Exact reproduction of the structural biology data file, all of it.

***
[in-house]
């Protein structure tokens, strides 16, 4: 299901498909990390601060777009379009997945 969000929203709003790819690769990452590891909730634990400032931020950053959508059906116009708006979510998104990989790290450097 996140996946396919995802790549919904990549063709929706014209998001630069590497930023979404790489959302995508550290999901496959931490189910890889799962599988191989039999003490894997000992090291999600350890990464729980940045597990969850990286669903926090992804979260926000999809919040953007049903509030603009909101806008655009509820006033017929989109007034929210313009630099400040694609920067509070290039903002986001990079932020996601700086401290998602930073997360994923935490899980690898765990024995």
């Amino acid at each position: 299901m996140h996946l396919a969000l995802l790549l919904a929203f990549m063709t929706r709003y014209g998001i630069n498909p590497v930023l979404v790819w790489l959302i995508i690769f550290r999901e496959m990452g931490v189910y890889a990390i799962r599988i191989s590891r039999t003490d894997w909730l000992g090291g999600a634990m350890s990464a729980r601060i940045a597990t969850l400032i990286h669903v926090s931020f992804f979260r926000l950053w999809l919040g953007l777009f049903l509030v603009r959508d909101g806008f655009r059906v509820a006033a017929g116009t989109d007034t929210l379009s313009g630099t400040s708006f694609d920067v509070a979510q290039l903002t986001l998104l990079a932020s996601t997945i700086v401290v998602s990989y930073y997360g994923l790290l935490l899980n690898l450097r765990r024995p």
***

[in-house]
């Protein structure tokens, strides 16, 4: 299901498909990390601060777009379009997945 969000929203709003790819690769990452590891909730634990400032931020950053959508059906116009708006979510998104990989790290450097 996140996946396919995802790549919904990549063709929706014209998001630069590497930023979404790489959302995508550290999901496959931490189910890889799962599988191989039999003490894997000992090291999600350890990464729980940045597990969850990286669903926090992804979260926000999809919040953007049903509030603009909101806008655009509820006033017929989109007034929210313009630099400040694609920067509070290039903002986001990079932020996601700086401290998602930073997360994923935490899980690898765990024995």
């Amino acid at each position: 299901m996140h996946l396919a969000l995802l790549l919904a929203f990549m063709t929706r709003y014209g998001i630069n498909p590497v930023l979404v790819w790489l959302i995508i690769f550290r999901e496959m990452g931490v189910y890889a990390i799962r599988i191989s590891r039999t003490d894997w909730l000992g090291g999600a634990m350890s990464a729980r601060i940045a597990t969850l400032i990286h669903v926090s931020f992804f979260r926000l950053w999809l919040g953007l777009f049903l509030v603009r959508d909101g806008f655009r059906v509820a006033a017929g116009t989109d007034t929210l379009s313009g630099t400040s708006f694609d920067v509070a979510q290039l903002t986001l998104l990079a932020s996601t997945i700086v401290v998602s990989y930073y997360g994923l790290l935490l899980n690898l450097r765990r024995p």